3-Food: Don't pester Europe on genetically modified food
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TITLE: Don't Pester Europe on Genetically Modified Food
SOURCE: The New York Times, USA, by Clyde Prestowitz
DATE: Jan 25, 2003
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Don't Pester Europe on Genetically Modified Food
WASHINGTON . The Bush administration recently announced that it is
considering taking action against the European Union because of its ban
on imports of genetically modified foods. It's a profoundly bad idea.
As a former Reagan administration trade hawk, I take a back seat to no
one in demanding the opening of foreign markets. But in this case and at
this moment, we need to look hard at our priorities.
The ban on genetically modified food has been a sorely troublesome issue
for the United States and the European Union for a long time. Without any
scientific grounds, but on the basis of the so-called precautionary
principle - that is, if we can't prove absolutely that it is harmless,
let's ban it - the union has prevented genetically modified food from the
United States from entering its markets. This is almost certainly a
violation of World Trade Organization rules, which don't recognize the
precautionary principle. If the United States follows through on its
threat to file a case, it has a very good chance of winning. But this is
a situation in which we could easily win in court but lose not only in
the market, but also in the arena of our broader interests.
American trade officials tend to see the issue purely as a matter of
European agricultural interests once again colluding and hiding behind
phony scientific worries to exclude competitive American products. There
is no doubt that there is an element of that in this case. But it is by
no means the major part of the problem. Whether rationally or not, many,
and perhaps most, Europeans are scared to death of genetically modified
food. And this is not entirely a matter of Europeans' falling victim to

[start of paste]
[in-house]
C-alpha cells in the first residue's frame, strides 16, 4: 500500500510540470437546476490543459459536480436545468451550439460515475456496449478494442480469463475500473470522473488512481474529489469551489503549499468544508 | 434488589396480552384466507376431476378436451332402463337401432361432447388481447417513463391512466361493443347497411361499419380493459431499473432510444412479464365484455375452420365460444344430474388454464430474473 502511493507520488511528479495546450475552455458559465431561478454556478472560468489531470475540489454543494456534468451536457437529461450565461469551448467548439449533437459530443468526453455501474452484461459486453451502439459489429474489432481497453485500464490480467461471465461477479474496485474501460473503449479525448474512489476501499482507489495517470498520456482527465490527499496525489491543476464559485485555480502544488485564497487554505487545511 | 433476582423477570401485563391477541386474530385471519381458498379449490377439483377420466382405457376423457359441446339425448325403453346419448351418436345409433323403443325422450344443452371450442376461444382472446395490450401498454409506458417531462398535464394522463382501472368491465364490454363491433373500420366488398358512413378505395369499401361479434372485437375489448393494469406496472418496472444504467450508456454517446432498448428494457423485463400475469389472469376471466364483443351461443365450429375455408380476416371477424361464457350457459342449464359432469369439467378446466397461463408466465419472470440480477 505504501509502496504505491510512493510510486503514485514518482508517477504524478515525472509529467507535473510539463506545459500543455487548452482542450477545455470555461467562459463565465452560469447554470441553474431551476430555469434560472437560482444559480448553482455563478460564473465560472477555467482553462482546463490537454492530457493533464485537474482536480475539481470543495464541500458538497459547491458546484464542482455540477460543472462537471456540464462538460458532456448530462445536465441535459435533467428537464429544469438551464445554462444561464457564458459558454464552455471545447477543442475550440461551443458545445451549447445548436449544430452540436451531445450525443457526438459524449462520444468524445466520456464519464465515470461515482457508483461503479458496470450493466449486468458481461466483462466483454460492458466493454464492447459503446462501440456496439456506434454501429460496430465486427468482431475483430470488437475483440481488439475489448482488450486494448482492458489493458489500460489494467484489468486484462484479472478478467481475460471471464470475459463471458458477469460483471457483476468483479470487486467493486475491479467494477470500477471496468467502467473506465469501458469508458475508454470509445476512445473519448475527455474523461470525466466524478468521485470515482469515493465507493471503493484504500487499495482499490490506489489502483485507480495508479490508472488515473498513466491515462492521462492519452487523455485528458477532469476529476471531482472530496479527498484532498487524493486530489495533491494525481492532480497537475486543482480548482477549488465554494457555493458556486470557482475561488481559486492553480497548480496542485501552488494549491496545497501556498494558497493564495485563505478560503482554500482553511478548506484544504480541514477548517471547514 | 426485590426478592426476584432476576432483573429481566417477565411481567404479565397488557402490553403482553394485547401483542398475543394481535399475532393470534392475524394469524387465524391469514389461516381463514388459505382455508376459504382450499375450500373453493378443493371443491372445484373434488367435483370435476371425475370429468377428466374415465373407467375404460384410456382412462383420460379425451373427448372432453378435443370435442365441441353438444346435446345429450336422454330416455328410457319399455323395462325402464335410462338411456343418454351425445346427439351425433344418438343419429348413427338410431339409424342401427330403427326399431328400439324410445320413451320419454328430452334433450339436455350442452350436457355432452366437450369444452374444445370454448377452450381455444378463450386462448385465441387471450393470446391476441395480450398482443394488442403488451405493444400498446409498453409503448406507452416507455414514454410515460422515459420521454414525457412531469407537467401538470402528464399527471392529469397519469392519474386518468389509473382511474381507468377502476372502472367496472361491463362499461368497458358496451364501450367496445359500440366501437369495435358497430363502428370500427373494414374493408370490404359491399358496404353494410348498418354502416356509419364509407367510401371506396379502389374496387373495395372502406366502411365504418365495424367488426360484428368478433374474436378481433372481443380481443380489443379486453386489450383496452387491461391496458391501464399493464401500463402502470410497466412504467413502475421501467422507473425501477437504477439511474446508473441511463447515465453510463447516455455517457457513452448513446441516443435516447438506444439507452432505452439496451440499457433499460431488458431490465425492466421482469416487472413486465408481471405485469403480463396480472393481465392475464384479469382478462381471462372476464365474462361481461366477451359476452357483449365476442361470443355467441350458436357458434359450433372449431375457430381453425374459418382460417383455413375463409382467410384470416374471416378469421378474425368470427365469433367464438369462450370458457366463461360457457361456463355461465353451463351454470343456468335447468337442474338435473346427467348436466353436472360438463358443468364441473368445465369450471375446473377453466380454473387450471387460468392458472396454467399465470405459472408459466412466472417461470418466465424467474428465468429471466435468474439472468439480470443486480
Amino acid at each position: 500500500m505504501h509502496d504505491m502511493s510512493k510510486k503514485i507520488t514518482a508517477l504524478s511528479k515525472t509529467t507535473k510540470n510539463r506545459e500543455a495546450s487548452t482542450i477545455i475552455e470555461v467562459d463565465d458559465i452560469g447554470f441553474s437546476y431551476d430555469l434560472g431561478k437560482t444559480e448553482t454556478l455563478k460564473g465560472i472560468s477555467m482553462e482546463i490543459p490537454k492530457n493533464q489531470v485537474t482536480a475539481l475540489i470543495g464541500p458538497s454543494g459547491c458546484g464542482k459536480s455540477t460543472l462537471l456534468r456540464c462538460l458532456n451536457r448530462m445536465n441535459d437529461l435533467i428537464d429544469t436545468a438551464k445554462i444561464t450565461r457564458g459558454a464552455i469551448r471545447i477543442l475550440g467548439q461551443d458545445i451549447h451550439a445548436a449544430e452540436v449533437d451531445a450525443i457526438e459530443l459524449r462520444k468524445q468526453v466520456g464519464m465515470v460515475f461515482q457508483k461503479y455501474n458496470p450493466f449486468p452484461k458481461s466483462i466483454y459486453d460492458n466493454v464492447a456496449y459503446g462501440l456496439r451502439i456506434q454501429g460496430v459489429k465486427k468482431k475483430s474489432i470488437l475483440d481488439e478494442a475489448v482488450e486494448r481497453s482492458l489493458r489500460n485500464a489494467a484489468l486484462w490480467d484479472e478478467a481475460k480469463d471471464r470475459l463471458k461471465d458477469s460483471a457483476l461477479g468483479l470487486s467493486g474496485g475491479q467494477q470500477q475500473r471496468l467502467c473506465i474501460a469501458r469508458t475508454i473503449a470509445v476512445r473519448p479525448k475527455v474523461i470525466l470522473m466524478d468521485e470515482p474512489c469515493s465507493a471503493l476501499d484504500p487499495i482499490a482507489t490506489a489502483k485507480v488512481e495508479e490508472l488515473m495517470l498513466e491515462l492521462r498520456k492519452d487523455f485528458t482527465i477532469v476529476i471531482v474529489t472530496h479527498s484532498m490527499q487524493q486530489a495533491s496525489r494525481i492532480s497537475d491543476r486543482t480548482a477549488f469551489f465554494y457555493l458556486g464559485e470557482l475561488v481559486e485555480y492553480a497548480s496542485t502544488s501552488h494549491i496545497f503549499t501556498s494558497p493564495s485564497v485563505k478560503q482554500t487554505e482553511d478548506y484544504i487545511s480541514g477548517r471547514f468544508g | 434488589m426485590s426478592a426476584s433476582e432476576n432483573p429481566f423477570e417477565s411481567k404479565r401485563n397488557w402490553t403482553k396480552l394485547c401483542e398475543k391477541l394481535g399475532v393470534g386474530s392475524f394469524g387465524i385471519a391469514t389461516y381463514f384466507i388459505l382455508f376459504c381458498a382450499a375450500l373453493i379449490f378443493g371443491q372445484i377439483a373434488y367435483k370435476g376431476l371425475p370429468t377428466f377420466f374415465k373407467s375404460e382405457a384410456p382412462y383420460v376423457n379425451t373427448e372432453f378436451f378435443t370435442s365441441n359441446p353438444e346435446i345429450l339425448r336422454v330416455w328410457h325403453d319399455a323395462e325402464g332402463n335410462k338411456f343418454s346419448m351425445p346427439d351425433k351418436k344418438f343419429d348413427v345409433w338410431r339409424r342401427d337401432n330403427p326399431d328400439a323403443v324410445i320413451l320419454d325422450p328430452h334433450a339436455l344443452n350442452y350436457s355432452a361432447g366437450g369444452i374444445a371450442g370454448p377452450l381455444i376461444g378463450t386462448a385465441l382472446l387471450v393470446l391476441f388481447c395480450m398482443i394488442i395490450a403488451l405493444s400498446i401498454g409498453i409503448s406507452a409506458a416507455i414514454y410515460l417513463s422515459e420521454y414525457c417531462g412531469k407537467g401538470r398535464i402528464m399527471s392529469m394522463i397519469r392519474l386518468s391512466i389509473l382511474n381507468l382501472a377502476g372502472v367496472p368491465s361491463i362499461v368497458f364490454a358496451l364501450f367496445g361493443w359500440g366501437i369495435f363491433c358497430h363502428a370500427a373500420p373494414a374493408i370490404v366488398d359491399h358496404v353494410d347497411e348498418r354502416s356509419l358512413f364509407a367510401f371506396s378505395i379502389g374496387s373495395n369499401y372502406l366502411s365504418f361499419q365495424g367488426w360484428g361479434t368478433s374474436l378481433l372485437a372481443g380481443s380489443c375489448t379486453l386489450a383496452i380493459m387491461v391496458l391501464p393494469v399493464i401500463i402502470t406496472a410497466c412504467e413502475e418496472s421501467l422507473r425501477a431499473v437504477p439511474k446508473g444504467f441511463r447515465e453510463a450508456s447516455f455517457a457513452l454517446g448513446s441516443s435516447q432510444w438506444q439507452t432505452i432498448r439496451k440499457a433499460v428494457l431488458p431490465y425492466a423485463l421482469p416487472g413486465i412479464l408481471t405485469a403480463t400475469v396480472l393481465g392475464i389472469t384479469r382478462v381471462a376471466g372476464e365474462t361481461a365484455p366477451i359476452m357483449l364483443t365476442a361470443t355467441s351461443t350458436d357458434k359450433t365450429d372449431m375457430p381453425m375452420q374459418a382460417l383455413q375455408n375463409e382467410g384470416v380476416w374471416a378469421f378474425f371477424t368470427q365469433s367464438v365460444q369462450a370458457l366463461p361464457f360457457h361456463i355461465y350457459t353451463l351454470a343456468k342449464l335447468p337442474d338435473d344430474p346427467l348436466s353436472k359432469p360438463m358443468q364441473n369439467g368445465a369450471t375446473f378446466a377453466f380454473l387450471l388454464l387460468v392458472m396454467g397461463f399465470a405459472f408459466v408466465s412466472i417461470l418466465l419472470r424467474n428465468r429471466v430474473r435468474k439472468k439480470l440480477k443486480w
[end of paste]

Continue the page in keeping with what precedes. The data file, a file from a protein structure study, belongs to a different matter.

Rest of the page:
protectionist propaganda or hysteria.
We must remember two things. One is that Europe has recently had some
very bad experiences with contaminated food. Health experts in the 1990's
maintained that beef from cattle with mad cow disease was perfectly safe
- until scores of Britons died.
That experience was all the more searing because food is to European
culture what free speech is to American culture. There may be no good
scientific reason for concern, but to consider eating something that has
resulted from some laboratory manipulation is felt by many Europeans as a
kind of denial of the true self. For Americans to insist that the union
accept genetically modified products is bound to be felt in Europe as
another exercise in American cultural and economic imperialism.
We may win the case before the World Trade Organization, but that is
likely only to guarantee a hardening of resistance by consumers.
The administration will argue that it wants only to give the consumers a
choice. But as one who spent years selling to European supermarkets and
consumers, I can say with confidence that such a move by the United
States would very likely result in a European campaign against all
That brings us to the second main point. We have already caused great
resentment among our European allies by rejecting the Kyoto Protocol on
global warming and the International Criminal Court, both of which were
championed by the European Union. Given that we will want European
support for whatever actions we eventually decide to take in the Persian
Gulf or in North Korea, is this really the time to mount what is bound to
be a bitter, high-profile case in order to sell genetically modified potatoes?
It is, indeed, appalling that some countries would rather starve than
accept donations of genetically modified corn. But trying to force
genetically modified food down European throats is the surest way to
guarantee that they swallow neither the potatoes nor a lot of other more
important American proposals.
Clyde Prestowitz, president of the Economic Strategy Institute, is author
of the forthcoming "Rogue Nation: The Unintended Consequences of
America's Good Intentions."